Reinventing the relationship between space and aesthetics, the Modernist design style emerged at the turn of the 20th century as a celebration of composition and materiality achieved through transparency, technology, and efficiency. Guided by the idea that “form follows function,” the design movement is connected to the age of machination and is based on innovative technologies of construction, specifically the use of glass, steel, and reinforced concrete. Modernism continued to gain popularity throughout the first half of the 20th century, eventually informing later design style derivatives that include Midcentury Modernism and Postmodernism. The Modernist style is commonly confused with the Contemporary style, and the two terms are often mistakenly used interchangeably. While the Contemporary style continues to evolve over time, the Modernist design movement refers to a distinct period in time. The information that follows explores a brief history of Modernism in design and offers an overview of its defining elements.
Origins and Overview
Evoking elements of the Modernist art movement that preceded it, Modernism in design stems from the styles of German and Scandinavian architecture and décor with a simple and unadorned aesthetic that rejects the dramatic elements, heavy textures, and intricate ornamentation of previous design styles, which included the Gothic, Renaissance, and Victorian styles. Modernist design reacted to these antecedent styles with an affinity for clean, straight lines, and uncluttered spaces. Harnessing the capabilities of machinery, Modernism marked the design of the future during the early 20th century and aimed to offer affordable design solutions to the masses.
The Modernist design style is characterized by clean, streamlined forms, a neutral color palette, and strong geometric shapes. Interiors that adopt this design style share elements that are similar to minimalist interiors with an aesthetic that underscores the authentic use of materials and the absence of decoration. For furnishings, an emphasis is placed on smooth lines, simplicity, and a dearth of intricate detailing—eliciting the efforts and sensibilities of the Bauhaus movement and Scandinavian design principles—distinguishing Modernism from contemporary style. While color palettes are primarily made up of neutral shades, splashes of rich hues can also be seen—including oranges, pinks, and bright blues—serving to further set the style apart from minimalism.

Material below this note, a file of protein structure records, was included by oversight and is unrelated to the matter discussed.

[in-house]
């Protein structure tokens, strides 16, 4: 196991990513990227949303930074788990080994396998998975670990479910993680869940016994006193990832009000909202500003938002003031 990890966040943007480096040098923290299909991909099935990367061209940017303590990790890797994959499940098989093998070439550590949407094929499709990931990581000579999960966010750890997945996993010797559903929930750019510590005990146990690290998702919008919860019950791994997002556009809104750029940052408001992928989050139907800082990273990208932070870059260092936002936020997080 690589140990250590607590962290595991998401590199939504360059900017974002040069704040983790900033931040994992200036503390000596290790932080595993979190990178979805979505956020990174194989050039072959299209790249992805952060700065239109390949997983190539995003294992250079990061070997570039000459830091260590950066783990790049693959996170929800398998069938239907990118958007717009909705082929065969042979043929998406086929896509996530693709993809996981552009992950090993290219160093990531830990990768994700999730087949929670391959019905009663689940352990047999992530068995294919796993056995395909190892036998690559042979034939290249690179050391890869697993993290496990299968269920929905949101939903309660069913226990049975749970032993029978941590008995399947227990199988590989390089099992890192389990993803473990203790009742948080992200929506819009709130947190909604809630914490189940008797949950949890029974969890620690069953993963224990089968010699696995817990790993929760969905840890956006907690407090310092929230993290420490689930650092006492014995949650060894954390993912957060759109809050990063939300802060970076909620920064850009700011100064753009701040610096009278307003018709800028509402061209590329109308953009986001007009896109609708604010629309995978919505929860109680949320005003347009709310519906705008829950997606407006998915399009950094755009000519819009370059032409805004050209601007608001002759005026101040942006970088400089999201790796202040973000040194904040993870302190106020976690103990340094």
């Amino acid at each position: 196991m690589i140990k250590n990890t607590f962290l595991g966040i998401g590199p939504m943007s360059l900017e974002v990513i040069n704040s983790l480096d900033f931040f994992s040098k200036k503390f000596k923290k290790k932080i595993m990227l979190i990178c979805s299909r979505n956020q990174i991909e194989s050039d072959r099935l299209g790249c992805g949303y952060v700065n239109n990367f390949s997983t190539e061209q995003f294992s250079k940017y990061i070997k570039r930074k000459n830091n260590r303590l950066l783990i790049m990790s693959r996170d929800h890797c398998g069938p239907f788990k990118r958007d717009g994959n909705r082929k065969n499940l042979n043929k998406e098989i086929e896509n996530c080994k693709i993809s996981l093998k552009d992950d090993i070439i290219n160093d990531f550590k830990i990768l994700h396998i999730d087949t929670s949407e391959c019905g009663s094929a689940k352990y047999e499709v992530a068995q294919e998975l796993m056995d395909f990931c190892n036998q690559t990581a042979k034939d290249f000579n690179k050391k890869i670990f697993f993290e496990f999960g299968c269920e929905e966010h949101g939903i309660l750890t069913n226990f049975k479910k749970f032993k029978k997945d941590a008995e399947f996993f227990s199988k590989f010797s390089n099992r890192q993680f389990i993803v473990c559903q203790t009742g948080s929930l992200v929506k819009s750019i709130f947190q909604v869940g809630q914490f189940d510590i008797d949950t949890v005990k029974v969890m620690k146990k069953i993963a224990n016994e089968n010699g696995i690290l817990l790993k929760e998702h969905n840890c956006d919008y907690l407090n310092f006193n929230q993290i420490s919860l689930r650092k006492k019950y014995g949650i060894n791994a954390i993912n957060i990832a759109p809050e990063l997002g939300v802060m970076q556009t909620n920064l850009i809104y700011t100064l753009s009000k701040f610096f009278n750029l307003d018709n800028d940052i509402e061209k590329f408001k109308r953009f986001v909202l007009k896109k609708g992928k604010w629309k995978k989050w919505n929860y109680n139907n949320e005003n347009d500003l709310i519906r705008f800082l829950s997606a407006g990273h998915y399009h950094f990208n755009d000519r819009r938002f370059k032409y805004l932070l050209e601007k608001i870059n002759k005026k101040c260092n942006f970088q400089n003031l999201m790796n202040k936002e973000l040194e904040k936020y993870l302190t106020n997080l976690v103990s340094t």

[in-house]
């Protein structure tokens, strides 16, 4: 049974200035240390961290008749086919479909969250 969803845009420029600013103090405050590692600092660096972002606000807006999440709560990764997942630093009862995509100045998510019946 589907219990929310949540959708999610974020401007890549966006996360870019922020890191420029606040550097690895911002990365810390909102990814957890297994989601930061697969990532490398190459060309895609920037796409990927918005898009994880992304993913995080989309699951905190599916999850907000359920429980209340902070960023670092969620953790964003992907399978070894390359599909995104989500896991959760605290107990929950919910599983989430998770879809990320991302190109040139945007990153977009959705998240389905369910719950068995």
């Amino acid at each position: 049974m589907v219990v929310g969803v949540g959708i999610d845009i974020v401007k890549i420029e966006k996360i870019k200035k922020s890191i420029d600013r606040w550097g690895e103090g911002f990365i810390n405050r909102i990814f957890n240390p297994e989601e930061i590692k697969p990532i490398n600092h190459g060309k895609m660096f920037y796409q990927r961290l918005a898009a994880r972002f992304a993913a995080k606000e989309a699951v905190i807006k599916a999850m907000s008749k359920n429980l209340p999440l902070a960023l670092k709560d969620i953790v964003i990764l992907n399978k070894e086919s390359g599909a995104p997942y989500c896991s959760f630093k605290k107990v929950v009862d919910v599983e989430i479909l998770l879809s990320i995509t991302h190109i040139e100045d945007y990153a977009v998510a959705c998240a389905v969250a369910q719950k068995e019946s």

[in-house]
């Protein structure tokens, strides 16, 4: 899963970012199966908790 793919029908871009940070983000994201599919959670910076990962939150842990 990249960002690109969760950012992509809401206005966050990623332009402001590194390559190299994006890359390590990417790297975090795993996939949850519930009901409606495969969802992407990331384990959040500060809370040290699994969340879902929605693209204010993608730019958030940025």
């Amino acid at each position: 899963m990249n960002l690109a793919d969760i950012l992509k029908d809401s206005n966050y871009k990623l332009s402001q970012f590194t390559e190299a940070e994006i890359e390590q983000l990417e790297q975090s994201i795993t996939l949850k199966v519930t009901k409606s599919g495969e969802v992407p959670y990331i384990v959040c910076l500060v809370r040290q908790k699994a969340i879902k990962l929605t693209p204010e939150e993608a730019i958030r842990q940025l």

Modernist furnishings feature a predominant theme of functionality in each piece, and popular materials include plastic and unpainted plywood, as well as metals, leather, and natural fibers. Low, horizontal furnishing designs with clean lines are also common. Modernist interiors set out to strike a balance between simple, uncluttered spaces with a lack of adornment and an overlay of functional programming with careful compositions and clearly articulated geometry. They are often defined by open-concept floor plans that are flooded with natural light and unadorned windows with exposed structural elements an emphasis placed on low horizontal lines with few curves, as well as reflective surfaces such as steel, chrome, or glass.